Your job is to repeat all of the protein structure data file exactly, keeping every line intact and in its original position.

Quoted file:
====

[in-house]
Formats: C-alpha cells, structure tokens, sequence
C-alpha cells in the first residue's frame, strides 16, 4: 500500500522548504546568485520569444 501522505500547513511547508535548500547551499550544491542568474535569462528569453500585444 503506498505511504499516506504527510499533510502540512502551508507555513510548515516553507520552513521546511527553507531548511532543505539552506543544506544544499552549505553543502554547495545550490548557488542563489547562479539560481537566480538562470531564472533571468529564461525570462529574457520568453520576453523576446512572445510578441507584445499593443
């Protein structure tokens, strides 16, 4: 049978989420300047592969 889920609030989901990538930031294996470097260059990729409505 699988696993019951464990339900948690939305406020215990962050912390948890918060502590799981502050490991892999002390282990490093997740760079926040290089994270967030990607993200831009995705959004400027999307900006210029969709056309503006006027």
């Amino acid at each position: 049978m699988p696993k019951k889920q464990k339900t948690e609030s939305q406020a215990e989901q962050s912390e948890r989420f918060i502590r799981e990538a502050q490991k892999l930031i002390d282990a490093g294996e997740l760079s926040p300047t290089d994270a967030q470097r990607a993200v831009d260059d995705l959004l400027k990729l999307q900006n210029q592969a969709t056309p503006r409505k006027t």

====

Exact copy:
[in-house]
Formats: C-alpha cells, structure tokens, sequence
C-alpha cells in the first residue's frame, strides 16, 4: 500500500522548504546568485520569444 501522505500547513511547508535548500547551499550544491542568474535569462528569453500585444 503506498505511504499516506504527510499533510502540512502551508507555513510548515516553507520552513521546511527553507531548511532543505539552506543544506544544499552549505553543502554547495545550490548557488542563489547562479539560481537566480538562470531564472533571468529564461525570462529574457520568453520576453523576446512572445510578441507584445499593443
């Protein structure tokens, strides 16, 4: 049978989420300047592969 889920609030989901990538930031294996470097260059990729409505 699988696993019951464990339900948690939305406020215990962050912390948890918060502590799981502050490991892999002390282990490093997740760079926040290089994270967030990607993200831009995705959004400027999307900006210029969709056309503006006027």
């Amino acid at each position: 049978m699988p696993k019951k889920q464990k339900t948690e609030s939305q406020a215990e989901q962050s912390e948890r989420f918060i502590r799981e990538a502050q490991k892999l930031i002390d282990a490093g294996e997740l760079s926040p300047t290089d994270a967030q470097r990607a993200v831009d260059d995705l959004l400027k990729l999307q900006n210029q592969a969709t056309p503006r409505k006027t």